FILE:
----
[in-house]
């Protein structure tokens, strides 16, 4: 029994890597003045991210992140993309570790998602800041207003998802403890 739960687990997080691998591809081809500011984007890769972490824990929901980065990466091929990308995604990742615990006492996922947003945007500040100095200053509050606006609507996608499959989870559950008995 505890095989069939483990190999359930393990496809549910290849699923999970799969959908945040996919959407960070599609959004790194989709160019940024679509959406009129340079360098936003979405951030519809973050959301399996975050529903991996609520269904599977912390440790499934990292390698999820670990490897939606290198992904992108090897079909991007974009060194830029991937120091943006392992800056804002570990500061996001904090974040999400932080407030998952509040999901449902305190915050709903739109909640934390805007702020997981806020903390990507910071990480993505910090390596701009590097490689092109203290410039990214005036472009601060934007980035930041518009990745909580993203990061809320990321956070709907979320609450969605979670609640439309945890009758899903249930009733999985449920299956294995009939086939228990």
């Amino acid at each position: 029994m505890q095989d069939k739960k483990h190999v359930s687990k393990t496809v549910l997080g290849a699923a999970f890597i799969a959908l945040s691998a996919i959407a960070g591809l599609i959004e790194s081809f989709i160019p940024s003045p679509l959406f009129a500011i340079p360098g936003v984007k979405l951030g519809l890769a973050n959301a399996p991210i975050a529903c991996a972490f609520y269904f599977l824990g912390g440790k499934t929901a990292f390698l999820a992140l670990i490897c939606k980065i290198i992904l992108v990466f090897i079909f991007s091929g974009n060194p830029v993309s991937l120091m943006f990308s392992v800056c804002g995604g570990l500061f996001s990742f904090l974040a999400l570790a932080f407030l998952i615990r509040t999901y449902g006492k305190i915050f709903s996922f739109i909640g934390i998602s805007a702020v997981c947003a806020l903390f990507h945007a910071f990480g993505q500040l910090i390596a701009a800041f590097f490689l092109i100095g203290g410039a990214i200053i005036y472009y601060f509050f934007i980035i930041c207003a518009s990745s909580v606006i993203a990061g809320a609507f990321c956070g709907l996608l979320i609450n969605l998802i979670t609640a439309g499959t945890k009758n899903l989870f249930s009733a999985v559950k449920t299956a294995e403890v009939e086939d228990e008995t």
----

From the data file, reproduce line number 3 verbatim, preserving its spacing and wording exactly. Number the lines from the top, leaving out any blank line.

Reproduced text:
């Amino acid at each position: 029994m505890q095989d069939k739960k483990h190999v359930s687990k393990t496809v549910l997080g290849a699923a999970f890597i799969a959908l945040s691998a996919i959407a960070g591809l599609i959004e790194s081809f989709i160019p940024s003045p679509l959406f009129a500011i340079p360098g936003v984007k979405l951030g519809l890769a973050n959301a399996p991210i975050a529903c991996a972490f609520y269904f599977l824990g912390g440790k499934t929901a990292f390698l999820a992140l670990i490897c939606k980065i290198i992904l992108v990466f090897i079909f991007s091929g974009n060194p830029v993309s991937l120091m943006f990308s392992v800056c804002g995604g570990l500061f996001s990742f904090l974040a999400l570790a932080f407030l998952i615990r509040t999901y449902g006492k305190i915050f709903s996922f739109i909640g934390i998602s805007a702020v997981c947003a806020l903390f990507h945007a910071f990480g993505q500040l910090i390596a701009a800041f590097f490689l092109i100095g203290g410039a990214i200053i005036y472009y601060f509050f934007i980035i930041c207003a518009s990745s909580v606006i993203a990061g809320a609507f990321c956070g709907l996608l979320i609450n969605l998802i979670t609640a439309g499959t945890k009758n899903l989870f249930s009733a999985v559950k449920t299956a294995e403890v009939e086939d228990e008995t």